Inglourious Basterds
Director
Cast
, , , , , , , , ,
Rated
R
Runtime
153 min.
Release Date
08/21/2009
inglourious_basterds

After negotiating his conditional surrender with American military command, Colonel Hans Landa of Hitler’s SS rides in the passenger’s seat of a German truck headed for the Allied border and regards the Bowie knife of his transitory prisoner, Lt. Aldo Raine. Leader of the Jewish-American commandos known as the “Inglourious Basterds”, Raine has made it his business to hunt down and kill every Nazi to cross his path (“And boy, bid’ness is a boomin’”). By order of his superiors, Raine and his fellow Basterd will take over the truck at the border; once there, Landa “The Jew Hunter” and his driver will surrender freely and Raine will drive them to an American HQ for debriefing. All does not go according to plan. Instead, Raine’s Basterd Utivich cuffs Landa and shoots the German driver dead. Raine cannot abide the thought of a Nazi negotiating a pardon to escape the punishment of war crimes, even if, like Landa, he has helped orchestrate the demise of Hitler’s Third Reich. To ensure this Nazi wears his crimes like a uniform for the rest of his life, Raine takes his Bowie knife, the very one Landa was admiring a moment ago, and repeats what he’s done to countless other Nazi soldiers before by slicing a swastika deep into Landa’s forehead. When he’s finished, Raine smiles and says, “You know somethin’, Utivich? I think this just might be my masterpiece.”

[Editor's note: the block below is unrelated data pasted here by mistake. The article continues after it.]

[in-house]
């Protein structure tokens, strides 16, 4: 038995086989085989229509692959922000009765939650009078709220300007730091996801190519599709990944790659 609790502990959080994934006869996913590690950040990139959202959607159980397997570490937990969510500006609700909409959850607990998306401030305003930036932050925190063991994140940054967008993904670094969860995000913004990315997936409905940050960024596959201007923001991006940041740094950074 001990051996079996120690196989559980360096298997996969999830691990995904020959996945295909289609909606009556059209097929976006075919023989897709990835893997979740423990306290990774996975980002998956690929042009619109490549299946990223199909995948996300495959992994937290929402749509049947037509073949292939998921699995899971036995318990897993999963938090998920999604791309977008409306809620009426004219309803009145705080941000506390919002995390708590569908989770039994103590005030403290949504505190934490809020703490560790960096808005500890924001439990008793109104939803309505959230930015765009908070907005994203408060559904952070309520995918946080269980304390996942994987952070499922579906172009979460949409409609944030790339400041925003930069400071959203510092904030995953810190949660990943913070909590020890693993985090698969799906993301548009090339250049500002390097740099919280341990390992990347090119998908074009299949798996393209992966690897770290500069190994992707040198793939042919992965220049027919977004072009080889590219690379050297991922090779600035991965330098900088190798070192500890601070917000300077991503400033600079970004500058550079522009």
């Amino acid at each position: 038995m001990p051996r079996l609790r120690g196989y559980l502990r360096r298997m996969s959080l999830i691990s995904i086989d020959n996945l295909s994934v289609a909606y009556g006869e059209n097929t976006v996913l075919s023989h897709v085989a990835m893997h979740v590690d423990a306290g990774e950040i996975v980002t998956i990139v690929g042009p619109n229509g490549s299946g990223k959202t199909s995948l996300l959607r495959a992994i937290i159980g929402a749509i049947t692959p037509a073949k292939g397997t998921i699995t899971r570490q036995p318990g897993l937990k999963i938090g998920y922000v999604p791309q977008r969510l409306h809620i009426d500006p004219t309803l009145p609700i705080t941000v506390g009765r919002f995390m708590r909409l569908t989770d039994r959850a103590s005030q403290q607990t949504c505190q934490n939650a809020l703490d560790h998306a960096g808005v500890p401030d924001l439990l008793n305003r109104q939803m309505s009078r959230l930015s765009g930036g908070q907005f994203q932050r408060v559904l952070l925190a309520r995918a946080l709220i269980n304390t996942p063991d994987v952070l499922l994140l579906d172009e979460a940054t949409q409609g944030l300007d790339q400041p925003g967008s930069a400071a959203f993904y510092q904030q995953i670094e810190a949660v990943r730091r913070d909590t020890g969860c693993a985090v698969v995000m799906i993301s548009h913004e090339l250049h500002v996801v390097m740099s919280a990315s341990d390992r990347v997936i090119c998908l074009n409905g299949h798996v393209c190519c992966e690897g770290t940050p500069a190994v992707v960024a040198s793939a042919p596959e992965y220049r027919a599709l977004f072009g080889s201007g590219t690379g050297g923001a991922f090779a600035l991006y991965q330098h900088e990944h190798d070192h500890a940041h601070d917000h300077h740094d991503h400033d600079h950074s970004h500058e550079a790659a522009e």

When he wrote this last line of his screenplay, Quentin Tarantino must have felt the same way about Inglourious Basterds, a film which embodies all the traits of a great Tarantino film, yet also encompasses the director’s palpable love for cinema within its plot. Through his signature use of extended and involving dialogue sequences, textual and subtextual references to films and film history, and a storyline dependent on cinema in both figurative and literal fashion, this masterpiece signifies in body and soul what it means to be a Quentin Tarantino film. Consider just the opening credits, presented in an assortment of fonts and colors each employed on his earlier films from Reservoir Dogs to Kill Bill; these titles alone announce the film as a culmination of Tarantino’s body of work. In their individual ways, every Tarantino film is “about” cinema, whether he incorporates specific stylistic influence into the picture or casts an admired former cult actor to revive their career; his characters discuss films in their protracted pop-culture conversations, and his cinematic apparatus occupies styles crafted by earlier masters. Film is the lifeblood of Tarantino’s cinema, and this has never been truer than in Inglourious Basterds, where film theory, history, and narrative combine into a magnificent whole.